Posts Tagged With: Snowboarding

Volcano boarding

With the Pacific NorthWest having lowest snowfall in history, I decided to try my luck ‘snowboarding’ a little further south – Nicaragua.

Cerro Negro is one of the 28 volcanos in the county and the only one in the world you can ride down on a board. You can slide down either sitting on a rudimentary toboggan or standing, like on a snowboard. Helen was very excited to do this, but I was a little more skeptical, It sounded like a recipe for disaster.

Ceda Negro

Cerro Negro crater

Cerro Negro last erupted in 1999 and the jet black dried lava contrasts sharply against the green rolling hills that surrounds it. We saw multiple small craters as we slowly climbed up, past small vents emitting wispy clouds of steam. The trail climbed 1500 feet in elevation and as the temperature was above 90 degrees, thankfully only took an hour.

Top crater.

At the top!

We reached the top and walked over to look into the dormant crater; the smell of sulfur was strong. When you scratched through the first layer of dirt, the ground below was hot to the touch and steam started to rise from the hole. We had a 360 degree view of the Pacific Ocean, numerous other volcanoes and the lush countryside of Nicaragua.


Ready to roll.

But now it was time to descend! So we put on our over-sized jumpsuits for protection and I strapped on my board. We had the latest in high-tech equipment; plywood cut roughly into a shape of a board with worn linoleum on the bottom and basic strapping to attach it to your feet.

Helen volunteered to go first on her plywood toboggan. She was off in a cloud of dust and she quickly was out of sight over the steep incline. When it was my turn to go, I had to basically point straight downhill to get going, with a gloved hand at the ready to catch my fall.

Helen in mid-descent.

Helen mid-descent.

It turns out that volcanic ash and rock is a little more resistant than snow. I can’t say I was ripping down the mountain, but I slowly got the hang of it, stood up and ground down the volcano, fighting to stay upright. When I reached the bottom I was boiling hot and just relieved that I didn’t take a tumble.


Grinding down the hill

While the riding was not exactly like a powder day at Mount Baker after a massive dump on a bluebird day, it was a novelty to ride down a volcano. I don’t feel the need to do it again, but I’m glad I gave it a go; it was something I will never forget.

Categories: Nicaragua - February 2015 | Tags: , , | Leave a comment

Vancouver Olympics 2010

I’m back in Vancouver for the Olympic events at Cypress Mountain. The weather has gone from rain/snow/fog to sunny and fifty degrees. The workload has gone from shoveling snow in the rain to sitting in the sun and watching the athletes train on the course we built. The crew I’m on has grown very protective of the course and grown a bit of an attitude, “We built this course so stay the hell off it”, berating anyone that gets near it.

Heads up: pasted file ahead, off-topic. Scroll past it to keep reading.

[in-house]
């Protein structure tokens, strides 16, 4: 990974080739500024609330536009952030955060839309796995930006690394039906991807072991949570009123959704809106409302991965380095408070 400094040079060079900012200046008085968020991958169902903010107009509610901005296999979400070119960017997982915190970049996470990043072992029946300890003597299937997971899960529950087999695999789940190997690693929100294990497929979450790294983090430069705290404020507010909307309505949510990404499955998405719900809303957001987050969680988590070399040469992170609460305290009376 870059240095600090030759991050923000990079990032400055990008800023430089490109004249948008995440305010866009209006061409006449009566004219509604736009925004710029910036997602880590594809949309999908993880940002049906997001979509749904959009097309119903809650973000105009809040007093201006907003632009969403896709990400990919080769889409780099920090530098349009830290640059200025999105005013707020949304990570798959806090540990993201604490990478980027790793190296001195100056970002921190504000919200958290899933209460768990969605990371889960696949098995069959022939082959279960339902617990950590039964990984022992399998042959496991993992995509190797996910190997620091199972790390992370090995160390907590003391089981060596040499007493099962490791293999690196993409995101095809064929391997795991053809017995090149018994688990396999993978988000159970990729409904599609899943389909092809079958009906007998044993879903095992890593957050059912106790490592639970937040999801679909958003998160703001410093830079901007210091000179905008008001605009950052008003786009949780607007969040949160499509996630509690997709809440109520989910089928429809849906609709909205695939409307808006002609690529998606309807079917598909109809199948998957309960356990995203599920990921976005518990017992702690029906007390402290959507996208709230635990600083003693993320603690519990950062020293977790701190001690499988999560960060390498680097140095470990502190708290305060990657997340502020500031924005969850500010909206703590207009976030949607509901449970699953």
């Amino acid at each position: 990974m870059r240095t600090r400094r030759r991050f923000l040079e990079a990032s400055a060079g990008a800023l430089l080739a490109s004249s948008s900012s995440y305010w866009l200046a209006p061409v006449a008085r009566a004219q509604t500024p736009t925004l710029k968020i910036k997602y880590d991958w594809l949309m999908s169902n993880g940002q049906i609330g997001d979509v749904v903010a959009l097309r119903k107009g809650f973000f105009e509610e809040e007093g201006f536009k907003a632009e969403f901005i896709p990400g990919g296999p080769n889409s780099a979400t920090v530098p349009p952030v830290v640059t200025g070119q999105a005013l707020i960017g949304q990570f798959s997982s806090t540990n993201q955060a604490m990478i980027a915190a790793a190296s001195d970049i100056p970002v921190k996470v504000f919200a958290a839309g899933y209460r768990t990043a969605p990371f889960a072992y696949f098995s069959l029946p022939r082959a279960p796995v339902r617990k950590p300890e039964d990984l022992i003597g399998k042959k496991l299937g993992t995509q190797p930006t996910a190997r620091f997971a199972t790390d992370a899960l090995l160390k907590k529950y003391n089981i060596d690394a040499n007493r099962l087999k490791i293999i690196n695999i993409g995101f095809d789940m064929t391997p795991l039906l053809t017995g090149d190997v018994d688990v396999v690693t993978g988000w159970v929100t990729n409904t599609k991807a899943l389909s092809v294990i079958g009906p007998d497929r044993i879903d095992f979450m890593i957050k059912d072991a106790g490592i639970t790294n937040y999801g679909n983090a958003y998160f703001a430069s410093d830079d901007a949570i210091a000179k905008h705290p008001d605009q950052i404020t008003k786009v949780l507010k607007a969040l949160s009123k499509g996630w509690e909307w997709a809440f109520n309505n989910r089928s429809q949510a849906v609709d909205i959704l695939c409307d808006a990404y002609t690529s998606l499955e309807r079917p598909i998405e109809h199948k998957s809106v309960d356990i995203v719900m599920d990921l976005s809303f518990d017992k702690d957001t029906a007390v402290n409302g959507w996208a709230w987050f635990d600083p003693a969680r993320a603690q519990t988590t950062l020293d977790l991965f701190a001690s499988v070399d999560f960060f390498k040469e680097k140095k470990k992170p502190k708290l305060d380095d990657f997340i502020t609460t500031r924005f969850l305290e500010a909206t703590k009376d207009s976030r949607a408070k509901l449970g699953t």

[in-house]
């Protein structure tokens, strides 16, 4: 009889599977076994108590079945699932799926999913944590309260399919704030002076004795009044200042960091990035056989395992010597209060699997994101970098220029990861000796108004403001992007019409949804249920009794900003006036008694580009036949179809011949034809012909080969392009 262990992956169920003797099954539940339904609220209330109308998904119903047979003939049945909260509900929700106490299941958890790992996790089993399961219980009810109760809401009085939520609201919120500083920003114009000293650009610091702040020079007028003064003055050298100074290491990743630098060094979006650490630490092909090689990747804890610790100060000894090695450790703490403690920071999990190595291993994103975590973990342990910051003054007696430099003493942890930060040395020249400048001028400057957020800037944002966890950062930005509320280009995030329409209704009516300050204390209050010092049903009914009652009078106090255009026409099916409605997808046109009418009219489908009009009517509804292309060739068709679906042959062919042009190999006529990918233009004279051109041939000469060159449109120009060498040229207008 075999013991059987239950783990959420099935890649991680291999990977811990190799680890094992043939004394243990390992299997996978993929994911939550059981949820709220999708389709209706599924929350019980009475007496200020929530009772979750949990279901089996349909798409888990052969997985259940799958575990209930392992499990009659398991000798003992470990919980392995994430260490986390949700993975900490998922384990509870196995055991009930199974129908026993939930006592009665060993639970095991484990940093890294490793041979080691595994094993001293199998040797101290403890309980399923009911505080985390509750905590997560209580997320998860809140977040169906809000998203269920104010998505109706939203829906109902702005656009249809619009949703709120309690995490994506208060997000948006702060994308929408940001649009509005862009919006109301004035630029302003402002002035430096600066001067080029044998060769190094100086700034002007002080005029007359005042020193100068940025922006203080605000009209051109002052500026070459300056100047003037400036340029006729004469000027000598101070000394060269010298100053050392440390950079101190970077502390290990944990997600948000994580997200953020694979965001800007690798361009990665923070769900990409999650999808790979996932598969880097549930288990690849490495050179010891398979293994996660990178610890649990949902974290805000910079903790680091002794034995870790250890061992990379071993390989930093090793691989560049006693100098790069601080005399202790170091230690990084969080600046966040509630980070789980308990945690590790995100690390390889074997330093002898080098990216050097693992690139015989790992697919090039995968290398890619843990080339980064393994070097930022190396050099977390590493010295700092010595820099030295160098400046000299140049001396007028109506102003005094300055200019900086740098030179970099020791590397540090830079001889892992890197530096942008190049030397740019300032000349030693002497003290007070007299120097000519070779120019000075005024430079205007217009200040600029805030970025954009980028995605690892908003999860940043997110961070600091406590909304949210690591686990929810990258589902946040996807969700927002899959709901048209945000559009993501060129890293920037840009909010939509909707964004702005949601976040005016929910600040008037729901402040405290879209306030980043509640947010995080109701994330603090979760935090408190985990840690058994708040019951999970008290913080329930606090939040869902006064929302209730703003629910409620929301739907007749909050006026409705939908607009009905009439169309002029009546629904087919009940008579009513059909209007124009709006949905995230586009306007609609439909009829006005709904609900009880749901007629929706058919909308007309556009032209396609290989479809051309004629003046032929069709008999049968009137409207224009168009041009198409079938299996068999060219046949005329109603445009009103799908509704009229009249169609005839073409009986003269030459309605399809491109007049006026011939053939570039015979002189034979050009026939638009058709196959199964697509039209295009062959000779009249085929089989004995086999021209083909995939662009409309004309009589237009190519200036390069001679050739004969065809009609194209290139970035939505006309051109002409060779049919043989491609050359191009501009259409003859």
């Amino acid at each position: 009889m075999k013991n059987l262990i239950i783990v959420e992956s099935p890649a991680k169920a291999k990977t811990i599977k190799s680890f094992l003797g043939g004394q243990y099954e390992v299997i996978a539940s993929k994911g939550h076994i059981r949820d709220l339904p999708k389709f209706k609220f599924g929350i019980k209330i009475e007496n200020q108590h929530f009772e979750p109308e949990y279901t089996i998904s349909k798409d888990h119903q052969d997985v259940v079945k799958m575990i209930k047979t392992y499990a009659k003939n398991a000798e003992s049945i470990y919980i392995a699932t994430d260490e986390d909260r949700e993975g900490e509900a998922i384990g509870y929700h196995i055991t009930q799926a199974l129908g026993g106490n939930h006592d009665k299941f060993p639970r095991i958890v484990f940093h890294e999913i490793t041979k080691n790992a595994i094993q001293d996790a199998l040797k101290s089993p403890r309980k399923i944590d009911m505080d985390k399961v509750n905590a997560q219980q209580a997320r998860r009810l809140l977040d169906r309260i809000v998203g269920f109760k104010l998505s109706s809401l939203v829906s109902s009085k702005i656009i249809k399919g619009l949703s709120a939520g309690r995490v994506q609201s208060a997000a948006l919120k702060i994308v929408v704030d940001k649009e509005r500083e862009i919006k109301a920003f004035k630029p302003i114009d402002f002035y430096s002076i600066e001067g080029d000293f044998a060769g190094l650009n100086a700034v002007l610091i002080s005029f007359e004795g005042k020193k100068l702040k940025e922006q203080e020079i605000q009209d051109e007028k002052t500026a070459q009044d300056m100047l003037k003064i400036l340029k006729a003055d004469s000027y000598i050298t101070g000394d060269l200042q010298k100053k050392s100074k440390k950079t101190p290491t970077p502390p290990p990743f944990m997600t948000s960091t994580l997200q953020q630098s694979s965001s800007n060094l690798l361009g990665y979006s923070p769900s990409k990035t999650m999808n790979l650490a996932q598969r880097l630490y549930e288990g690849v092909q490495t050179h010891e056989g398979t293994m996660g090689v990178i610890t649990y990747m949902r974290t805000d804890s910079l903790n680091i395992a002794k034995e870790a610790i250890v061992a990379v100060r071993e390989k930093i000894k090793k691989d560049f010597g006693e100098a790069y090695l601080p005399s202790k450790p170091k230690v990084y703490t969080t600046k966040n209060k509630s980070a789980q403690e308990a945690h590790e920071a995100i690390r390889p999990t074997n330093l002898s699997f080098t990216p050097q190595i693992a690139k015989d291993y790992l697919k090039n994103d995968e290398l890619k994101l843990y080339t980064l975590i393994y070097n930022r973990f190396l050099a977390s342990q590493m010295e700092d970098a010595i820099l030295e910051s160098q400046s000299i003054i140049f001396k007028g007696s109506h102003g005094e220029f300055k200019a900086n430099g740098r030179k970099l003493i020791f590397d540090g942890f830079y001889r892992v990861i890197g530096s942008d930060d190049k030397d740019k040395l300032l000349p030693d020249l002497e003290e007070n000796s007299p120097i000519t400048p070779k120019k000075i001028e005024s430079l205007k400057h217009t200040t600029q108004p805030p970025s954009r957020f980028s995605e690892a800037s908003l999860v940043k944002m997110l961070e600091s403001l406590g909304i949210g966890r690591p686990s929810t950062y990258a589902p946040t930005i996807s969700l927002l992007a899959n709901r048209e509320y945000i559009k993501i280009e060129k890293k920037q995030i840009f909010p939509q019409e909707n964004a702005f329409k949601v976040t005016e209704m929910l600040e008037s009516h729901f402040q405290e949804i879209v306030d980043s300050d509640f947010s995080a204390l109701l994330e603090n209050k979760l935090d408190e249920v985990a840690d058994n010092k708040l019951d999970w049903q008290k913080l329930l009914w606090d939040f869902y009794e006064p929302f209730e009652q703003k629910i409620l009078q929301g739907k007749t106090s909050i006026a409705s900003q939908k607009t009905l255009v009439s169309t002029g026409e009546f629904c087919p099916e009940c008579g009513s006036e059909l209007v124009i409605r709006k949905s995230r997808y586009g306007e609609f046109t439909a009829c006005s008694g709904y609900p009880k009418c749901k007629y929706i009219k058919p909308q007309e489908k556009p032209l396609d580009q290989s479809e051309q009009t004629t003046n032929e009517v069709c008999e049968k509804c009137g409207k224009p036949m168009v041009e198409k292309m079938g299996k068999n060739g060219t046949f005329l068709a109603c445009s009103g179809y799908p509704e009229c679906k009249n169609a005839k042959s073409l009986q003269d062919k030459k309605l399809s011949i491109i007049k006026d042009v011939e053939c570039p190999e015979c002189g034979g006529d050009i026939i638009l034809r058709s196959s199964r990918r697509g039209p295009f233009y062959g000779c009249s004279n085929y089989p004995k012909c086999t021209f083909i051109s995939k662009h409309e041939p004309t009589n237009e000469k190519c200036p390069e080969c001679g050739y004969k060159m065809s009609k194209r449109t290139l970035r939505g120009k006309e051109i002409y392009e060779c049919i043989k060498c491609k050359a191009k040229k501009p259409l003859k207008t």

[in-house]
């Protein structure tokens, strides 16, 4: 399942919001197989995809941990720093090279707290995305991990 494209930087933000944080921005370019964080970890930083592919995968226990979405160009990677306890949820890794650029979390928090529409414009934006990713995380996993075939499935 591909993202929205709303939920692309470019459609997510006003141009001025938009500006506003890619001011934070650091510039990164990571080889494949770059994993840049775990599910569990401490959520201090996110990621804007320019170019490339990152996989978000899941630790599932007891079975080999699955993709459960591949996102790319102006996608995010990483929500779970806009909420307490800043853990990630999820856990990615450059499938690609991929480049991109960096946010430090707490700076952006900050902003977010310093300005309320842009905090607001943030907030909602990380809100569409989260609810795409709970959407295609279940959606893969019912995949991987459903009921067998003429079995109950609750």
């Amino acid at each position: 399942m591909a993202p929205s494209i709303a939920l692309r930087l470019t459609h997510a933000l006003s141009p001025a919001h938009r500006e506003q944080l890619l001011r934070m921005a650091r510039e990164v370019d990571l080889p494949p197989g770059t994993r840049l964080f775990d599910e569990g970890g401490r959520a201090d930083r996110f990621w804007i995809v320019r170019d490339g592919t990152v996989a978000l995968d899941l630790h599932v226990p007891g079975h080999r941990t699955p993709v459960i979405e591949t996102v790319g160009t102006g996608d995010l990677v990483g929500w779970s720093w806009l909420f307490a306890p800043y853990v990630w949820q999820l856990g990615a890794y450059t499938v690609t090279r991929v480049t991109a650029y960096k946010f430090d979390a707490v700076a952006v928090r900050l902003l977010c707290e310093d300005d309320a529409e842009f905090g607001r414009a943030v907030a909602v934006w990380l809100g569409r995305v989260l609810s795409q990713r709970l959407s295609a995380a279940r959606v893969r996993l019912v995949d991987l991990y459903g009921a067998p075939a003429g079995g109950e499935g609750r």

You’ve got to love a serious Athlete!

Helen has been having fun working in the Athlete’s lounge. She was given a top-secret mission by the French snowboard team to find a sharpie pen and draw fake mustaches on each other before the half-pipe competition watched by millions all over the world. She was successful. Hours before the biggest event of their career they are in the bathroom drawing moustaches on each other laughing like schoolgirls. You gotta love snowboarders.

I’m a short-timer now, with just one last shift tomorrow, but its race day, the first Olympic women’s ski cross on the course we built. I will be working on the course.

I should be easy to spot; I’ll be in a Smurf-colored jacket and hat.

Categories: Americas, Vancouver, BC - February 2010 | Tags: , , , , , , , | Leave a comment

Before Vancouver Olympics 2010



I just finished my fourth day volunteering on the hill (Cypress Mountain) building the course for the Olympic snowboard and ski cross race. I have the prestigious position of snowboard course shaper, I think a better title would be ‘Official Snow Shoveller of the Vancouver Olympics. It’s some serious manual labor but I am doing fine for an old man; the kids are complaining more than me about being tired and sore. Having a great time, I love it; the crew I’m working with, it’s a fun group; a bunch of stoner Canucks and Aussies, plus I’m working with the guru of snowboard course design; everyone is very mellow. It’s good working on the hill again, it reminds me of the old days working at Vail and Snowbird.




Helen started today; she is working in the snowboard athletes lounge. I’m outside shoveling snow all day in the rain and snow and she is inside flirting with Olympic snowboarders.

Everyone is working at full speed to get everything ready, it does not help that this is the worst snow year they have had in ten years. There are snow cats and construction vehicles racing all over the mountain plus they are flying three helicopters at the same time transporting hay bales, snow and random equipment from cables attached to their underside. One of the helicopters is a huge air crane, a bug like monstrosity that transports a ton of snow from the surrounding mountain tops.
We were working on one of the last turns, #7, and one of the helicopters was dropping equipment thirty yards away from us all day, kind of sketchy considering at one point it dropped not only the equipment but also the huge carrying cable. I got some good advice from one of the crazy Canuck controllers; “you should pay attention because that sh*t can really kill you”.

Thanks pal. It’s kind of hard to ignore a helicopter a hundred feet directly above you with a ton of steel swinging wildly on a fifty foot cable.



Categories: Americas, Vancouver, BC - February 2010 | Tags: , , , , , , | Leave a comment

Create a free website or blog at